Two state legislators are spearheading the effort
- Update 10/17/07 below
- Another update 03/09/08
- Update 07/23/08 on "Blue Castle Project"
In a telephone interview last week Rep. Aaron Tilton, R-Springville, told me off -the-record, that he is an owner of Transition Power Development, a private equity group that has signed an agreement to secure water rights for a nuclear power plant. If approved by water regulators, the plant's cooling water would be supplied by the Kane County Water Conservancy District, whose executive director is Rep. Mike Noel, R-Kanab.
Noel told me that Transition Power has agreed to pay the conservancy district $1 million a year for almost 30,000 acre-feet of water once the plant starts producing power.
Now that the Utah newspaper has broken the story I can provide additional details.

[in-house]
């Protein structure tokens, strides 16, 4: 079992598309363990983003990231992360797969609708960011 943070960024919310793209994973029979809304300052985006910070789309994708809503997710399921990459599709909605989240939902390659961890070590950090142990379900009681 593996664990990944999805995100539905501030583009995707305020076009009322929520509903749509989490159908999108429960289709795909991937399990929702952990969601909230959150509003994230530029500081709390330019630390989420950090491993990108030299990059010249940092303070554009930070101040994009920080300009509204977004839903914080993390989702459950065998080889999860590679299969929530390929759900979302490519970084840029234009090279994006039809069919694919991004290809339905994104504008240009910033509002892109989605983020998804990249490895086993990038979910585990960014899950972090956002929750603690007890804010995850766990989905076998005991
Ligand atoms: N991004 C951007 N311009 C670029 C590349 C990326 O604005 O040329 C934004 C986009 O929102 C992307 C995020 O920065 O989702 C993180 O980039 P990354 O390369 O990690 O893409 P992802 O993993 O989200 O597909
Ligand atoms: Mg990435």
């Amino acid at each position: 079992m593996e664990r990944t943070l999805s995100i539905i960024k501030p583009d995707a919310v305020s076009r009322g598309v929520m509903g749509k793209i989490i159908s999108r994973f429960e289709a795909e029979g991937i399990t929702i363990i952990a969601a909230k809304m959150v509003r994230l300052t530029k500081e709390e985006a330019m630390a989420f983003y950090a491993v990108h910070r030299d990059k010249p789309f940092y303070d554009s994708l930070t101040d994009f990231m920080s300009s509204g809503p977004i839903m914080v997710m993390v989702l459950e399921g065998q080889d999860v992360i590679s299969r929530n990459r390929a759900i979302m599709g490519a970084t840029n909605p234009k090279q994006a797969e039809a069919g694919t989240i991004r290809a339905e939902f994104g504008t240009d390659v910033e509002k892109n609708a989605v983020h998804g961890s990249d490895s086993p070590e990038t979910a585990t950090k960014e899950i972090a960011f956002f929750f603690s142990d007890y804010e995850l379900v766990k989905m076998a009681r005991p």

Noel is chairman of the Legislature's Public Utilities and Technology Committee, and Tilton is vice chairman. Also, both men are members of the Public Utilities and Technology Interim Committee, which is co-chaired by Noel.
The interim committee has heard extensive testimony for and against nuclear power in its July and September meetings.
As verified by Tilton and Noel, Transition Power is considering building a nuclear power plant in Utah. Tilton told the Deseret Morning News that the plant's site is not confirmed.
According to the Desert News, Transition Power has already paid the district $10,000 upon signing the water agreement. The private equity group will pay $100,000 annually for five years until construction starts. Then, the payment becomes $500,000 a year until power generation begins, when it jumps to $1 million annually.